Adam Zoll: For Morningstar, I'm Adam Zoll and welcome to The Retirement Radar.
Here to discuss recent developments in the area of retirement planning is Morningstar's director of personal finance Christine Benz.
Christine, thanks for being with us.
Christine Benz: Adam, it's great to be here.
Zoll: There were some recent developments involving a product called a longevity annuity and what it means potentially for retirees. What can you tell us about what a longevity annuity is, and what the recent developments were?
Benz: In contrast with an immediate annuity, where the payouts start immediately as soon as you give the insurer your money, a longevity annuity means that the payments start at some later date. So, if you purchase the annuity at, say, age 65, you will get a stream of payments starting at age 85.
These types of products have been around for a while, but in the past what had been an impediment to really using them, certainly within an IRA, was the role of RMDs. If your payments don't start until you are 85, but RMDs are supposed to commence at age 70 1/2, what happens with this product?
The new regulations issued by the Treasury Department firm up the role in the usage of these longevity annuities within IRAs. As long as you stick within certain limits, so you don't put more than 25% of your total IRA portfolio in the longevity annuity contract, or it's not more than $125,000 (it has to be the lesser of those two figures), you are able to put that product within an IRA, and it is deemed to count toward your RMDs, because the supposition is that you will begin taking money out of it at some point down the line.
Zoll: In general, what are some of the attractive features of the longevity annuity product?
Benz: I think the key one is it allows a retiree to plan for a knowable time horizon. You might say, with a pretty good probability of success, my portfolio will last until I'm 85. If I turn out to live until age 95, I'm not so sure. So it allows you to guarantee yourself an income stream for those later years if you end up being someone with a much longer-than-average lifespan.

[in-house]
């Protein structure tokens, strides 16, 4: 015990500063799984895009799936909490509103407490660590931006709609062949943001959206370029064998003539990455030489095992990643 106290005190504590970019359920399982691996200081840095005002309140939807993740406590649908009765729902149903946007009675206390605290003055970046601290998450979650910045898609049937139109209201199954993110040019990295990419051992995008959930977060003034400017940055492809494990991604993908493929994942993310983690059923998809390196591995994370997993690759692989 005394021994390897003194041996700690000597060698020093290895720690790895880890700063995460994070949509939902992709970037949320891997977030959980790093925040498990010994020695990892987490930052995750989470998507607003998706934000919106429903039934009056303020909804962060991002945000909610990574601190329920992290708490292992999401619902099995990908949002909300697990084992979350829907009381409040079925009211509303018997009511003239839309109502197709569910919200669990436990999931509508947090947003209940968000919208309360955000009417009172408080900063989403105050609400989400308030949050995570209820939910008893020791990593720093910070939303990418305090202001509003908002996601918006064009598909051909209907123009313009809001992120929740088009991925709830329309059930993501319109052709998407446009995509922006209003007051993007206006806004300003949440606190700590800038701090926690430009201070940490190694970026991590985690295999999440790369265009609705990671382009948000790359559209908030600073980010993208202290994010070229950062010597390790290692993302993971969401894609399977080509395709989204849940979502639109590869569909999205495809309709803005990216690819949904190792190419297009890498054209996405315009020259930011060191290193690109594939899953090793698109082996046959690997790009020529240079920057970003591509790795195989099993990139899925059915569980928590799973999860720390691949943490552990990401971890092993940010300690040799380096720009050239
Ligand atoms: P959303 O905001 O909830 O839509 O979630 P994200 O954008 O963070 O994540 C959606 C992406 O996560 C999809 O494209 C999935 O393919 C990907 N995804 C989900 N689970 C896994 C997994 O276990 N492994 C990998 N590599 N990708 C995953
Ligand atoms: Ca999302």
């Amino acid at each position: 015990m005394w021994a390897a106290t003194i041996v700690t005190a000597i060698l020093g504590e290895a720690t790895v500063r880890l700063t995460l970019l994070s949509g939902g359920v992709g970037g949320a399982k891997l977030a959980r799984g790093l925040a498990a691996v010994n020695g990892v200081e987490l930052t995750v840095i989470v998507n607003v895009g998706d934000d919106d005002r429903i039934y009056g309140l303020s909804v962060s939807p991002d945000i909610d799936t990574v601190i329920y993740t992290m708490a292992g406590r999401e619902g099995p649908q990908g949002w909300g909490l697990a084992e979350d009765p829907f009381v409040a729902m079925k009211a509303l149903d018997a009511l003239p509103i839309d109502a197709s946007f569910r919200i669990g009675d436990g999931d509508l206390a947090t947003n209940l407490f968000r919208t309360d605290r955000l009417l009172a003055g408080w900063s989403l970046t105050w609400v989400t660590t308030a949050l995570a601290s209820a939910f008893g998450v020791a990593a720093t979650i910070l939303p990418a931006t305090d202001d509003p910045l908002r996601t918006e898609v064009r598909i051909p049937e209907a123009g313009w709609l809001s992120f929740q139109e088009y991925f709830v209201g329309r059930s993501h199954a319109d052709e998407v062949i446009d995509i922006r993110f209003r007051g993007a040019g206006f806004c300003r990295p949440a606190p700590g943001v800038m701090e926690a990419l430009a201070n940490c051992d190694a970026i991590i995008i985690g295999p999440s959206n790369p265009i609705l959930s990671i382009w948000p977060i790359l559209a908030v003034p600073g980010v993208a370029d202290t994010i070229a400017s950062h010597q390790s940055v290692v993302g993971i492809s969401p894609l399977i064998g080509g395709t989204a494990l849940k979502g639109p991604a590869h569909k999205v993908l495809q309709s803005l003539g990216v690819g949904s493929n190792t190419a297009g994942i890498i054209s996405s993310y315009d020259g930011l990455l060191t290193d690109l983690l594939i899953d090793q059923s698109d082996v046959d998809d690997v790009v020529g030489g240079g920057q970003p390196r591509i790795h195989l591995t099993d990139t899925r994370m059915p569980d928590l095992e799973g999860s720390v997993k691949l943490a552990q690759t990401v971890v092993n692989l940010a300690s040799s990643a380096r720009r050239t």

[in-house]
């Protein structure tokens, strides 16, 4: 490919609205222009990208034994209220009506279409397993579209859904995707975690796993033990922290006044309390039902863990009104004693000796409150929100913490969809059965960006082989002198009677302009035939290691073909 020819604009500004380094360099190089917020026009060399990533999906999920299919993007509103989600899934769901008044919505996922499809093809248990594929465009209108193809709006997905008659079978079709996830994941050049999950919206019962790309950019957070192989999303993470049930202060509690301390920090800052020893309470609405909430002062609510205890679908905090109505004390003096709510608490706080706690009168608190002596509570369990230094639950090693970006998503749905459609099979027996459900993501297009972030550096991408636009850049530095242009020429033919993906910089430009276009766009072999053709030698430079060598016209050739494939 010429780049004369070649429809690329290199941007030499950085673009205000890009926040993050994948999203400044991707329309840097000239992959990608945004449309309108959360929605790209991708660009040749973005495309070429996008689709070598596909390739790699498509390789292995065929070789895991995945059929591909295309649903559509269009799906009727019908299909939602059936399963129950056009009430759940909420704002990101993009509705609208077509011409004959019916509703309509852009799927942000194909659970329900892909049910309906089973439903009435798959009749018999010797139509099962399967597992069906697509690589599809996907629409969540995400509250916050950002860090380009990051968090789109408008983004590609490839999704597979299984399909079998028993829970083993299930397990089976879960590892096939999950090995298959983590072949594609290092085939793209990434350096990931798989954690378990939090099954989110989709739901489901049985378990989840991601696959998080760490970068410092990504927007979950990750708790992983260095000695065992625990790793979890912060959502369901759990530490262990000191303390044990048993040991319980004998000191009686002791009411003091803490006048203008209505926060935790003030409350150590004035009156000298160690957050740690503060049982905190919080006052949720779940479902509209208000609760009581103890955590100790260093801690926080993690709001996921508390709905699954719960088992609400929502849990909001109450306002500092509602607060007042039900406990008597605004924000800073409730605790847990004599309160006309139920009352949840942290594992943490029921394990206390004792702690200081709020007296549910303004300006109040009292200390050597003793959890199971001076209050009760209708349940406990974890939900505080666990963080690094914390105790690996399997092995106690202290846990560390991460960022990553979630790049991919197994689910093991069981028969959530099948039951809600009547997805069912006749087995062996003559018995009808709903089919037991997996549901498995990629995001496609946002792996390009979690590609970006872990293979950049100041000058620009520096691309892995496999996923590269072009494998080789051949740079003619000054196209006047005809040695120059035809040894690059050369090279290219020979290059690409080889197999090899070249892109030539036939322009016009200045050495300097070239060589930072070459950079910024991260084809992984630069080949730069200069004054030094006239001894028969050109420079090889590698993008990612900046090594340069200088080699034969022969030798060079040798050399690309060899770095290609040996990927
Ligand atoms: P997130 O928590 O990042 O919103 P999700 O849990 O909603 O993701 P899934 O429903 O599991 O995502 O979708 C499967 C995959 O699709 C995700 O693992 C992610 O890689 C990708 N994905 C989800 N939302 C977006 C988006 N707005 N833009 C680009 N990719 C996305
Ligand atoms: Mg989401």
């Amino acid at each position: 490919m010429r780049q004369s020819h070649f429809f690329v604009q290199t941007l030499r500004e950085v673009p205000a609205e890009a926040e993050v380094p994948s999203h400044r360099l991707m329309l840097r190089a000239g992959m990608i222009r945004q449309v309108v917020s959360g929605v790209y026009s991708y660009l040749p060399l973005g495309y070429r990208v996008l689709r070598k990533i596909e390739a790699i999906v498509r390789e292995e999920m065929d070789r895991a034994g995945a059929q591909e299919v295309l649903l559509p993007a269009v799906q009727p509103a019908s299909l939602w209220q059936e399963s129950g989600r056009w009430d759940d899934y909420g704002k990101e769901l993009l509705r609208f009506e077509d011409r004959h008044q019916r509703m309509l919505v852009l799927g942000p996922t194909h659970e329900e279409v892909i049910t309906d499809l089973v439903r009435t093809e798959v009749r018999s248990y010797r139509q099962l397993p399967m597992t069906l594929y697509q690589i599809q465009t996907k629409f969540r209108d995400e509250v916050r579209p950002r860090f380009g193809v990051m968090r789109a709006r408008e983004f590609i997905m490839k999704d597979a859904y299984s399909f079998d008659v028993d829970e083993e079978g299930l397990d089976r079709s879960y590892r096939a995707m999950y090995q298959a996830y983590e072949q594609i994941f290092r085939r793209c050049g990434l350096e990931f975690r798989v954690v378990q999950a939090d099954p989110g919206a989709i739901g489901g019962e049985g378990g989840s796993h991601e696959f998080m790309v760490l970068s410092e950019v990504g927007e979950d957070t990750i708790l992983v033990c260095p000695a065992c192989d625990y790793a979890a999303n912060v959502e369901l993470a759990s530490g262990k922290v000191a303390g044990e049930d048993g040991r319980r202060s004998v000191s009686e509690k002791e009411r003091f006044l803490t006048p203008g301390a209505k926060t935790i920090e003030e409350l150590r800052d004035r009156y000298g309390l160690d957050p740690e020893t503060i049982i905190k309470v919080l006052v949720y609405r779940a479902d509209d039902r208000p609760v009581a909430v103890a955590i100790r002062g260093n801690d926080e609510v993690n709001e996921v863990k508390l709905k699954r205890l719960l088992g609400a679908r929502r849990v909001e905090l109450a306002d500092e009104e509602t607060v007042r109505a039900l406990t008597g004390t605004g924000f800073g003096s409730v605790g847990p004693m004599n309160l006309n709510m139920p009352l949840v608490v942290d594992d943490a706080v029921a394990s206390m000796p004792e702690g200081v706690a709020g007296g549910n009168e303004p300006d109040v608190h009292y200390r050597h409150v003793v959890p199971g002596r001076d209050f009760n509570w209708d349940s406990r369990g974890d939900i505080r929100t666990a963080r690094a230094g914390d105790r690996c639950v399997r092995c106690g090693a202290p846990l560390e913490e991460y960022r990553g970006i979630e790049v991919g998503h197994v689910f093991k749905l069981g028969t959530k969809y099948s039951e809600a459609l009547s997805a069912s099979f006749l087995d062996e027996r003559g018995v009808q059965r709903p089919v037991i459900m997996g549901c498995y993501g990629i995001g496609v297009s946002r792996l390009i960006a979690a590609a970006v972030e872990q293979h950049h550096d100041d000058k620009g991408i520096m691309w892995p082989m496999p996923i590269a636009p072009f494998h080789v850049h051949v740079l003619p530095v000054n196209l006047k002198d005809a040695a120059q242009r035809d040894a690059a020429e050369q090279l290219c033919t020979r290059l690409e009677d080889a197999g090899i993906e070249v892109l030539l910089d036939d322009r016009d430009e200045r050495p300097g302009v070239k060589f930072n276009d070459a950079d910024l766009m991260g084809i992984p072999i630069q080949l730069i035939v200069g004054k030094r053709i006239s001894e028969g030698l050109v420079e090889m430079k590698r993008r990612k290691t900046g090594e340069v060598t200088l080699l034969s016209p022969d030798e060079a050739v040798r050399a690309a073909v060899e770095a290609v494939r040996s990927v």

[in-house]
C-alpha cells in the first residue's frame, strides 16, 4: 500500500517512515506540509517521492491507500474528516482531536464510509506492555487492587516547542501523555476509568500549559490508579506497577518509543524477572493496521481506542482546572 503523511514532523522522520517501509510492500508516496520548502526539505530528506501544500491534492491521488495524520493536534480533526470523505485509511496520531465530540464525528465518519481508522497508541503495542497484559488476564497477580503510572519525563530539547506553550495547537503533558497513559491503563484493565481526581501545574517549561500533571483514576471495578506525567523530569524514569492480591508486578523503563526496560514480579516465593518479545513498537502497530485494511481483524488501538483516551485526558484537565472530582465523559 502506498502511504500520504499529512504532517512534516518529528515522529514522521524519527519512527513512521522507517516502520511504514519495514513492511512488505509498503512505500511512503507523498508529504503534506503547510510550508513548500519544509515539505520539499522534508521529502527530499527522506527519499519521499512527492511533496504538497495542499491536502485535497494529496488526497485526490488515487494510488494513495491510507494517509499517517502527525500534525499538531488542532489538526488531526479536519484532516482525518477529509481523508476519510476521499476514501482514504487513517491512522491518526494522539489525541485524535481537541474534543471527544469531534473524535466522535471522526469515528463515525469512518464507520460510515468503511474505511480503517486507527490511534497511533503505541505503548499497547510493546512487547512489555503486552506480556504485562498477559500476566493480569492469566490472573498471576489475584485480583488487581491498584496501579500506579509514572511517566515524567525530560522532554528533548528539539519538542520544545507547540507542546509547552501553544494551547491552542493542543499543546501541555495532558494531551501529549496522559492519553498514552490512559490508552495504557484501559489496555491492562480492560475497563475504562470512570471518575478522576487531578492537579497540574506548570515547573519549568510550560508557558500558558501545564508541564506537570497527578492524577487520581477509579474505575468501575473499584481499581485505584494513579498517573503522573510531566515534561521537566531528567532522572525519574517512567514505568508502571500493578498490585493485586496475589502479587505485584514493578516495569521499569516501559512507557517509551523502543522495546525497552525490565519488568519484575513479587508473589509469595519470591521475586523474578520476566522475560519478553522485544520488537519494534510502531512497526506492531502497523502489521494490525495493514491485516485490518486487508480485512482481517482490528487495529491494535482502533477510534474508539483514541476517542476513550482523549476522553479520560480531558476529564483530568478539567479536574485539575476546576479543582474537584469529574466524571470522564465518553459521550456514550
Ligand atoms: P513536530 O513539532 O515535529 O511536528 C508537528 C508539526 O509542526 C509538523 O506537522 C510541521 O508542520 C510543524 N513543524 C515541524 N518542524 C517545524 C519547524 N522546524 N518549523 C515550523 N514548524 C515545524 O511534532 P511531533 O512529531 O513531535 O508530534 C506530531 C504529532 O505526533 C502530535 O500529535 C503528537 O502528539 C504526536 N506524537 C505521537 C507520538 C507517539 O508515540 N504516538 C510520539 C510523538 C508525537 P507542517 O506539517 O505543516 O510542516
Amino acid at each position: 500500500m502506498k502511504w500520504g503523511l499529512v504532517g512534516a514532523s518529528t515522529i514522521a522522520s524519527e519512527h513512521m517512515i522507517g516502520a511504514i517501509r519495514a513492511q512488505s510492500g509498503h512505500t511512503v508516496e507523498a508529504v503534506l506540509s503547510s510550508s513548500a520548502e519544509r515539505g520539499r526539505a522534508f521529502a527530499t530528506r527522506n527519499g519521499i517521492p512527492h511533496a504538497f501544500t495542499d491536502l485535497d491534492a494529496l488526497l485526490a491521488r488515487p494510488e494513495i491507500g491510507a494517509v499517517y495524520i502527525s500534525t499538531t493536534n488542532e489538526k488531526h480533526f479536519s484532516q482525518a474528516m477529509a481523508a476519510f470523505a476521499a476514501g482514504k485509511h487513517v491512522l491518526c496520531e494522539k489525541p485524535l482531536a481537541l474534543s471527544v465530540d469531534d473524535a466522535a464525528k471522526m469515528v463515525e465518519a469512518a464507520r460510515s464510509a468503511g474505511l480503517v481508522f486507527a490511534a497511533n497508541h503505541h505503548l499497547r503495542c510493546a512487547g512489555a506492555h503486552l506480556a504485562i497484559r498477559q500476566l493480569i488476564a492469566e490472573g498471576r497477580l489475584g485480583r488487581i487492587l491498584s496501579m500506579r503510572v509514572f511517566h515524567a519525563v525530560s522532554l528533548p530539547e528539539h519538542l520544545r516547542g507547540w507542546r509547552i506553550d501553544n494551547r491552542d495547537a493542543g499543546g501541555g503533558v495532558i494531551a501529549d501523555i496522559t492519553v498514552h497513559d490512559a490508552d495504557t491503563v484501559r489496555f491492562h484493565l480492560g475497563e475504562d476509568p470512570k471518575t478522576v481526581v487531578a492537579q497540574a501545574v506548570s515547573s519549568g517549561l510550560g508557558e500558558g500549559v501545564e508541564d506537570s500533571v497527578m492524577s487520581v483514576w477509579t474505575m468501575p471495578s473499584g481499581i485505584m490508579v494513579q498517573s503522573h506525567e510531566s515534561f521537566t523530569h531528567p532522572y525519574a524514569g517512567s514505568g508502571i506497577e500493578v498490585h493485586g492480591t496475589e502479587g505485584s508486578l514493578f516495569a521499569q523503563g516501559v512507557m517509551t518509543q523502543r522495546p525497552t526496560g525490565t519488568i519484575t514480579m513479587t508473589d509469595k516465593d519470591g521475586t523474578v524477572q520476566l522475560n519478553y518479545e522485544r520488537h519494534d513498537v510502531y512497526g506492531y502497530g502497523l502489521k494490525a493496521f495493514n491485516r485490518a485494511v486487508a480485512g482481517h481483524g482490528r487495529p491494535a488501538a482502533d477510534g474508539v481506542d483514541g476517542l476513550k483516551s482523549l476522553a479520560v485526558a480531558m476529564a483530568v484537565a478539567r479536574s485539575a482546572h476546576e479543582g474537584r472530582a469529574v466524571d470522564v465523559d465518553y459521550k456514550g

The other thing is that, because the payments don't start right away and because the insurer can earn some interest on your money before it needs to start paying you, these products can deliver pretty good benefit in one's later years, without a big cash outlay.
Another reason I think someone might give it a look is if they are trying to lay the groundwork in case a number of different eventualities happen later in life. The products are pretty flexible. You can use the money on anything. If you're healthy and well, you can go about your lifestyle and use the proceeds from the contract to pay you some sort of income during those years. But if you end up needing long-term care or something like that, you could use the money from the contract to defray those costs.
It's a little more flexible than, say, a single-use contract like long-term care insurance. The downside of completely foregoing long-term care insurance in favor of a product like this is that, if you need long-term care at, say, age 70, and your annuity isn't going to start paying you until age 85, you're out of luck.
Zoll: Let's talk about some of the downsides of the longevity annuity. I would imagine your life expectancy, for one, is kind of an important swing factor?
Benz: It is. If you end up dying before you begin receiving any payments at all, that obviously is a big issue, and certainly that's an issue with a lot of different types of annuity contracts.
The other issue is that when you look at the rate of return on some of these products, you may in fact be better off investing in a fairly low-risk asset. You may be able to earn a better rate of return by doing that, versus sinking your money into one of these contracts.
The other issue--and this is something that is a little bit sticky--is inflation. Typically you can buy one of these products and have your benefit be inflation-adjusted. The problem is that you don't get an inflation-adjustment from the time that you buy the product to the time that it starts making payments to you. That's certainly a big consideration when looking at these products.